Medical science and the music industry

The Parker Institute was founded in 2016 with a US$250m donation from Sean Parker, founder of Napster, an online music site, and former chairman of Facebook. This represents the largest single contribution ever made to the field of immunotherapy. The Institute unites 6 American medical schools and cancer centres with the aim of accelerating cures for cancer through immunotherapy approaches. 

Parker, who is 37, believes that medical research could learn from the music industry, which has been transformed by music sharing services such as Spotify. According to Parker, more scientists sharing intellectual property might transform immunotherapy research. He also suggests that T-cells, which have had significant success as a treatment for leukaemia, are similar to computers because they can be re-programed to become more effective at fighting certain cancers. The studies proposed by June and colleagues focus on removing T-cells, from a patient’s blood, modifying them in a laboratory to express chemeric antigen receptors that will attack cancer cells, and then re-infusing them into the patient to destroy cancer. This approach, however, is expensive, and in very young children it is not always possible to extract enough immune cells for the technique to work.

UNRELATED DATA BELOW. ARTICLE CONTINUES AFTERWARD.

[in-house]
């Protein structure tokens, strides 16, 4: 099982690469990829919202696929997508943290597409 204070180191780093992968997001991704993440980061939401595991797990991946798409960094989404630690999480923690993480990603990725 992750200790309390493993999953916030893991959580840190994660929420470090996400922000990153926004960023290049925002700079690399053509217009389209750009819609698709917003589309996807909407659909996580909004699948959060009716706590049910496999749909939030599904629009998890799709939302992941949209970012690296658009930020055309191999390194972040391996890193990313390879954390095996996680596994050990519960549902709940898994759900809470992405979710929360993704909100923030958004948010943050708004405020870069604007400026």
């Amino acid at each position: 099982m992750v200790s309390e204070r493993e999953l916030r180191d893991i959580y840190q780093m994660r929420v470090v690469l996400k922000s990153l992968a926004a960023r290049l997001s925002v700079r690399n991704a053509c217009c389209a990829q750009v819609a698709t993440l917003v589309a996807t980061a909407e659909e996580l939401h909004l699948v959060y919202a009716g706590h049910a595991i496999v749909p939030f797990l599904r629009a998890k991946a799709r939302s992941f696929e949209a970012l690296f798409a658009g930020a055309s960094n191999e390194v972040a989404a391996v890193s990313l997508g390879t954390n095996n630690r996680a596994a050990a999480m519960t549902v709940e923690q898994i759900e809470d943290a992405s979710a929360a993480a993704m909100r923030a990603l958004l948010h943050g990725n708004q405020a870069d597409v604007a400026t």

Prêt à l'emploi therapy

Waseem Qasim, Professor of Cell & Gene Therapy at University College London and Consultant in Paediatric immunology at Great Ormond Street Hospital, has overcome some of the challenges raised by June and his research. In 2015 Qasim and his team successfully used a prêt à l'emploi gene editing technique on a very young leukaemia patient. The technique, developed by the Paris-based pharmaceutical company Cellectis, disables the gene that causes donor-immune cells to attack their host. This was a world-first to treat leukaemia with genetically engineered immune cells from another person. Today, the young leukaemia patient is in remission. A second child, treated similarly by Qasim in December 2015, also shows no signs of the leukaemia returning. The cases were reported in 2017 in the journal Science Translational Medicine.
Universal cells to treat anyone cost effectively